NLRB General Counsel Says “Rat’s It”: Scabby the Rat Here to Stay
Who is Scabby? Scabby is an inflatable rat, sometimes installed by unions at protests and on picket lines. Scabby has been around since the late 1980s and is a well-known symbol to passersby of an ongoing labor dispute.
At the beginning of February, the General Counsel of the National Labor Relations Board (NLRB), Peter Ohr, requested that two complaints originally filed by his predecessor, Former General Counsel Peter Robb, be dropped. The briefs concerned the use of Scabby and stationary banners during secondary protests. During his tenure as General Counsel, Robb had issued briefs that supported restricting the use of Scabby the Rat during secondary protests. For those unfamiliar with this concept under the National Labor Relations Act, a primary employer is the employer who has a relationship with the union. A secondary employer has a relationship with the primary employer. They could be a supplier to the primary employer or a retail store where the secondary employer sells the primary employers’ products, among other examples. Secondary activity is activity conducted by the union which is intended to put pressure on the primary employer to end an ongoing labor dispute. As an example, you sell widgets to metal fabrication company and the employees of the metal fabrication company are on strike and on Monday when you come to work there is a giant banner and inflatable rat and protest occurring outside your building—your widget company is now home to a secondary protest.
In October 2020, the NLRB announced that it would be accepting briefs on bannering and displaying Scabby the Rat during secondary protests. The purpose of this solicitation was to evaluate whether the Board should continue with its current precedent of allowing these types of displays at secondary protests, in keeping with the precedent set in Carpenters Local 1506 (Eliason & Knuth of Arizona), 355 NLRB 797 (2010) and subsequently upheld in Sheet Metal Workers Local 15 (Brandon Regional Medical Center), 356 NLRB 1290 (2011), or if the Board should turn to a new standard for evaluating these types of disputes. The General Counsel’s recent request to withdraw these complaints signals, at least for now, Scabby will be safe from attack under the new Democratic-appointed General Counsel.
Beyond the sparing of Scabby, this transition marks major changes ahead at the NLRB. During the 2020 Presidential Campaign, the Biden team voiced support for the Protecting the Right to Organize (PRO) Act, which contains provisions that will bring about big changes in labor and employment law should it be enacted. For starters, the PRO Act could increase the population eligible to form a union under the NLRA. The legislation seeks to restrict the definition of a supervisor under the NLRA, resulting in an expansion of workers who would become protected under the NLRA who traditionally were not able to form unions given the supervisory nature of their positions. To a similar effect, the PRO Act proposes amending the NLRA to follow an ABC test to determine employee status, resulting in a larger number of workers being labeled employees instead of independent contractors, and therefore eligible to unionize under the NLRA.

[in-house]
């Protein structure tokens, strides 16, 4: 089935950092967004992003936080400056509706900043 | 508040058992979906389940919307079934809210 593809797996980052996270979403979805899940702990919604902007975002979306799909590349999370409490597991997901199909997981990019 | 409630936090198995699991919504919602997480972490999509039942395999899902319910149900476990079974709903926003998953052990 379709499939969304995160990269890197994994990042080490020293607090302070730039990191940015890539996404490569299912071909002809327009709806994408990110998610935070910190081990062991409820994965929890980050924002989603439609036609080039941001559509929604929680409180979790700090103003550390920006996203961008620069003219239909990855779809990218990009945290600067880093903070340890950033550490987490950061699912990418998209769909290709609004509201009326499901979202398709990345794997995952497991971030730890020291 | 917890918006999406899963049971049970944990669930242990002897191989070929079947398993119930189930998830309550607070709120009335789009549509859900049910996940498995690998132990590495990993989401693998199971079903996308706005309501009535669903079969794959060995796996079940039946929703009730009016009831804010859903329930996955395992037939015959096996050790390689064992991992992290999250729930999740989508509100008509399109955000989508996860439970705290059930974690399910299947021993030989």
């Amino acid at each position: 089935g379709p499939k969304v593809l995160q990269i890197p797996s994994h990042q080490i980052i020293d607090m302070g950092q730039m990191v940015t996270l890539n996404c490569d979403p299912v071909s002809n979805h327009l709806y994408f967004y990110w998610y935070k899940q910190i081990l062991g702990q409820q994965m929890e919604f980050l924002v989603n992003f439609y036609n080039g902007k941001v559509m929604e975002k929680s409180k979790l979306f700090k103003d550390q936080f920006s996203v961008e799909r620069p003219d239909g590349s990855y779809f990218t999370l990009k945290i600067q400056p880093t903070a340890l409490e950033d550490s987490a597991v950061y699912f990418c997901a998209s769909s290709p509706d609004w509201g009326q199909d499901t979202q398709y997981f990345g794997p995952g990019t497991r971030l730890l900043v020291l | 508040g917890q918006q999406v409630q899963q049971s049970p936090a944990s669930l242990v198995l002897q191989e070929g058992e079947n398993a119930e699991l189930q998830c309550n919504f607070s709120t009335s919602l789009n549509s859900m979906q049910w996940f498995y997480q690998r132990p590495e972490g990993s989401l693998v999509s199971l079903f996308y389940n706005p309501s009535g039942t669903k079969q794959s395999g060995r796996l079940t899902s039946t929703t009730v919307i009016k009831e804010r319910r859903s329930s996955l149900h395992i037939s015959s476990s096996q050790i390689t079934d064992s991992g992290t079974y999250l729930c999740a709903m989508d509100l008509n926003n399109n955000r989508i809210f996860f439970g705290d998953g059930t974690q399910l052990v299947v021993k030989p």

Changes would come as well during a union campaign under the proposed PRO Act. The act would enable employees to use company provided email services to engage in protected and concerted activity, a question that has swung from yes to no in recent years depending on the controlling administration. Additionally, employers would not be able to mandate so called “captive audience” meetings, resulting in employees being able to refuse to attend employer-led sessions discussing unionization before a vote is held. Finally, the PRO Act would impose financial penalties on companies for violations found under the NLRA.
While the PRO Act has not been made law yet, labor law is likely to experience major changes over the coming months and employers should keep an eye on developments. Even employers in nonunion environments, or not concerned with the potential of unionizing efforts in their workplaces, should still take from this flurry of activity the importance of positive employee relations to a business. Especially after the stress of the last year, there should never be a time when the importance of the employer/employee relationship is taken for granted.
Questions on how this may impact your business? Feel free to contact a member of Verrill's Employment & Labor Group.